So is this a good one? I don't know. Why? Because I had no idea what was going on. For a comic that was supposed to be an accessible story, I found myself really, really confused. I felt like I was coming into the middle of the story. I don't like giving bad reviews, so I'm just going to leave it at this: issue one and two left me cold, and I'm going to give it one more issue. I don't expect everything to be explained in a story, but I would like to have some idea of what's going on. This book seemed to tie into plot lines from before the "new 52" relaunch, which I am not familiar with.
I almost picked up Animal Man, but flipping through it I was reminded of '90's Vertigo comics. That's not a knock. I really, really liked '90's Vertigo comics. But it's not for me right now.
There is a western title coming out, from the team behind Jonah Hex. When the second issue comes out at the end of the month, so will a reprint of the first issue. I plan to buy both, give those a try.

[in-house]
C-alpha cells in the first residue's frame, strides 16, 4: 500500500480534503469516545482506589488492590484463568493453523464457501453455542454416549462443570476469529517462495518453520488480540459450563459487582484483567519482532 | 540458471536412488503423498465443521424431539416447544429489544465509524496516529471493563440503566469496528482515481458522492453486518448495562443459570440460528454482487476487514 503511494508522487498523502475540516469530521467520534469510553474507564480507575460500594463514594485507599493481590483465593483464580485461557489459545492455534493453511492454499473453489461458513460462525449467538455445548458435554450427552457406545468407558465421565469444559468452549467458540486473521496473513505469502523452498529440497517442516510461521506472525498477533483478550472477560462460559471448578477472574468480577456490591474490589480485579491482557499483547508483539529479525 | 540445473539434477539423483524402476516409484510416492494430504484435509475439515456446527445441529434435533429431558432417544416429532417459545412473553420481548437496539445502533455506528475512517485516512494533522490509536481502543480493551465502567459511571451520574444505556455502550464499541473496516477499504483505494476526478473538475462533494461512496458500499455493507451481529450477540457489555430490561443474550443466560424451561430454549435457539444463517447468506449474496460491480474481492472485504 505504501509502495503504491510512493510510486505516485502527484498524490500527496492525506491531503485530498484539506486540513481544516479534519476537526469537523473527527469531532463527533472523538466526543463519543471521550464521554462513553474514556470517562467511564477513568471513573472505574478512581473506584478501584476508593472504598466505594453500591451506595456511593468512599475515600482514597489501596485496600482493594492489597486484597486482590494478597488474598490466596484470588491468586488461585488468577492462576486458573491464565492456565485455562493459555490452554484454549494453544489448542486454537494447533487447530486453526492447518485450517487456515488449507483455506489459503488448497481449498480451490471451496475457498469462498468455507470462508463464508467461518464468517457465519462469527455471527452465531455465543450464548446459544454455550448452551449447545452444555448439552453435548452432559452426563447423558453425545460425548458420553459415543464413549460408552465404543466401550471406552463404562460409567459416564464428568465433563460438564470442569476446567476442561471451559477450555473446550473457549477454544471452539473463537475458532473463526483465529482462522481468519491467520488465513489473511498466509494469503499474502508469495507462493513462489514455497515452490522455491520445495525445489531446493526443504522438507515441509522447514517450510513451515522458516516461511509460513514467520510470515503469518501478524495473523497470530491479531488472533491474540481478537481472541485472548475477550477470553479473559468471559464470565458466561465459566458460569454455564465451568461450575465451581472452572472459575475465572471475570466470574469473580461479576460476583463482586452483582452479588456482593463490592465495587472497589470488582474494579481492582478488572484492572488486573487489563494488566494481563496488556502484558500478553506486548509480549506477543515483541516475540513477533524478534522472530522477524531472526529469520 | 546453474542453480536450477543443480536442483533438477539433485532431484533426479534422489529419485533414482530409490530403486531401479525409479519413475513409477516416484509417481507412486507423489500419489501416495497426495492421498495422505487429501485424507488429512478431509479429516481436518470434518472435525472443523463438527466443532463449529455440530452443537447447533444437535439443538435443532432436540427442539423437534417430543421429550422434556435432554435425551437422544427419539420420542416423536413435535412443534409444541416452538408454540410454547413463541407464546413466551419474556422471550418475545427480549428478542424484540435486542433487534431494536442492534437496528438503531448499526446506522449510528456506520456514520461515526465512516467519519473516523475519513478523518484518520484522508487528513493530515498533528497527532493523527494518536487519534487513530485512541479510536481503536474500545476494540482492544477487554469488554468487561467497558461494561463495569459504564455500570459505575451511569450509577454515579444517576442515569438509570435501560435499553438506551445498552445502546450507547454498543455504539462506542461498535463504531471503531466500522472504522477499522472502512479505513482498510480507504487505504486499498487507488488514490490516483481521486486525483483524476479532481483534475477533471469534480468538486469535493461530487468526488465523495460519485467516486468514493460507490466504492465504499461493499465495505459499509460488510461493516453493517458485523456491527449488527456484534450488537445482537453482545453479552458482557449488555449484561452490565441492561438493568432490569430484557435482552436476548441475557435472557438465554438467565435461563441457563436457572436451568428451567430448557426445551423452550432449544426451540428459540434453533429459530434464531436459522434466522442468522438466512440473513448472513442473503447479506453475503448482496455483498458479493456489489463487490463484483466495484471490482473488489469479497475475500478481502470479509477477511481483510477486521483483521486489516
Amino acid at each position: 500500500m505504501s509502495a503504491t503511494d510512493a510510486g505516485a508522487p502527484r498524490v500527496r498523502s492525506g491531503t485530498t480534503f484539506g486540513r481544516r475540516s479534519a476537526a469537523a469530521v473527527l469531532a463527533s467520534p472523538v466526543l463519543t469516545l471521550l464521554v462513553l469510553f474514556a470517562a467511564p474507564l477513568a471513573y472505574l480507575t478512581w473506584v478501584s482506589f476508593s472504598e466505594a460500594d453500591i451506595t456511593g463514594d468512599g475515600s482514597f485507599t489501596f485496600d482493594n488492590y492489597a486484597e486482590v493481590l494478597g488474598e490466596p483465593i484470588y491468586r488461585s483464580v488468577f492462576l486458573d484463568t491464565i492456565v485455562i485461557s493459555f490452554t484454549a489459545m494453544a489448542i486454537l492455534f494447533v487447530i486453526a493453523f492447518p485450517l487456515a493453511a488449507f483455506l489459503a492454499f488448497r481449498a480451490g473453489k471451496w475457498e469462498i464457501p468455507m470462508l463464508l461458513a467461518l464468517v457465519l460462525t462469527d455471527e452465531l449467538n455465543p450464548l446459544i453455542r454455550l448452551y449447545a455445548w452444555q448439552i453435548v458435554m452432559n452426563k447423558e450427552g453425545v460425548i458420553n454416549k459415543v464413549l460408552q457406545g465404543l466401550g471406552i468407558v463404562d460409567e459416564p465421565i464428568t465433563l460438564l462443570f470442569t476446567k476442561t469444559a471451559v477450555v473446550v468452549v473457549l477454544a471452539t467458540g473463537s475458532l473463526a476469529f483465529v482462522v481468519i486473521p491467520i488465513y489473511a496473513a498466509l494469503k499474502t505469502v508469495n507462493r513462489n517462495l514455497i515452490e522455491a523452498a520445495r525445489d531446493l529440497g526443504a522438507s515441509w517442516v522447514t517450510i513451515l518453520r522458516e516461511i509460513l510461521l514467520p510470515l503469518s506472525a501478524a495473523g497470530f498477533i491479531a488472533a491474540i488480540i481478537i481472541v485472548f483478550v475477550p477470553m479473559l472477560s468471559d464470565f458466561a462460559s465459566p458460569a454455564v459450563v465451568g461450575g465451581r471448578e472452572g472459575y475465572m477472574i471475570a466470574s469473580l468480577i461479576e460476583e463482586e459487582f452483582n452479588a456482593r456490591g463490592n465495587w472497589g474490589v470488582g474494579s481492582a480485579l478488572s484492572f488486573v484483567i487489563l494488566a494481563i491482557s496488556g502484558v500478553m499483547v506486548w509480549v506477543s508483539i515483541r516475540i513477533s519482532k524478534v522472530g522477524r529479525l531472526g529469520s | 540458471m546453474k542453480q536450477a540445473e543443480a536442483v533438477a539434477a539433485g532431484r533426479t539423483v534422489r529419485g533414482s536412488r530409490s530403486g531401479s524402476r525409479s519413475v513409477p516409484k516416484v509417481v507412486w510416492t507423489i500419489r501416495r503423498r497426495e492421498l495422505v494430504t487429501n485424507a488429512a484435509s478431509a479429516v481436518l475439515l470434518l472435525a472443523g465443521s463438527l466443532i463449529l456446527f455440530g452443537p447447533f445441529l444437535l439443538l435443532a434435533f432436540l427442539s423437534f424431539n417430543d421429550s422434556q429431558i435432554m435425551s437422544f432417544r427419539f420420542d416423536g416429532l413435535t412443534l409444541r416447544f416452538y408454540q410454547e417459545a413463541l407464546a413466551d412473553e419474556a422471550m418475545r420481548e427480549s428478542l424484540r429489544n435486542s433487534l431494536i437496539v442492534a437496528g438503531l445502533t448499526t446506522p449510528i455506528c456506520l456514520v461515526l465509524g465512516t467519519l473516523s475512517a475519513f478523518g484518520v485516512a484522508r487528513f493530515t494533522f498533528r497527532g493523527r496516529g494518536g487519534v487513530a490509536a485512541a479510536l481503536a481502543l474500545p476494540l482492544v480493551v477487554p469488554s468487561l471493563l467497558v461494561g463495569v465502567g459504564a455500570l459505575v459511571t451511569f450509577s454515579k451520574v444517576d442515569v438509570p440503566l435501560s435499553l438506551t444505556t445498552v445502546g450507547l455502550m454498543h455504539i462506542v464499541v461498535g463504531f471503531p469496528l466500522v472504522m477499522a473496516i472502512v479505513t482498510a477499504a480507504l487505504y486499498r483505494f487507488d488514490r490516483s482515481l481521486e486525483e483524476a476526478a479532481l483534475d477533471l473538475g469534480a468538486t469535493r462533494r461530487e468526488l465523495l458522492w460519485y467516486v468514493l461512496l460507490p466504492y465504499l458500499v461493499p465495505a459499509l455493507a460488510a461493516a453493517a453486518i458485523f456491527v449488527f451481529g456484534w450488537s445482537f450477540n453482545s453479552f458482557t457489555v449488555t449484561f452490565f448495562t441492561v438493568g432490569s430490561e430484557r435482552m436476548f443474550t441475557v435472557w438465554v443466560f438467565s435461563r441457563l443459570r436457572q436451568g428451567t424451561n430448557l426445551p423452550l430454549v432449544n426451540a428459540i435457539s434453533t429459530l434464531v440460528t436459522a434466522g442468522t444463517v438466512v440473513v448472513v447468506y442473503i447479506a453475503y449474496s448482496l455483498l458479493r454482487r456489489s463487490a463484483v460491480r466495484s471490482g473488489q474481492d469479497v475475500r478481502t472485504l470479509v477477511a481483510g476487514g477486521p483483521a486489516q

The bottom line: the new 52 has a wide variety of different titles and styles. If you want to get in on the ground floor, this is the time to do it. Most of the titles have first and second issues in comic shops now, or first and second issues available through the Comixology app. I was skeptical, but DC seems to have hit the right notes.
~ Ben

October 17, 2011

Digital Comics: What They're Doing Right (sort of)

I got an e-mail this morning from Comixology and Marvel telling me that they were running a "half off sale" until 11:00 AM.
That's half off $1.99. So already, Comixology is offering these comic book issues at a low price compared to current new issues ($2.99 to $4.99). This price covers almost all old issues -- issues that are collector's items in print and may run $10, $20, $50, or more in comic shops and on eBay; issues that were originally $.35 on the newsstand; and issues that are only a few years or months old and originally were $1.99 to $3.99 or whatever.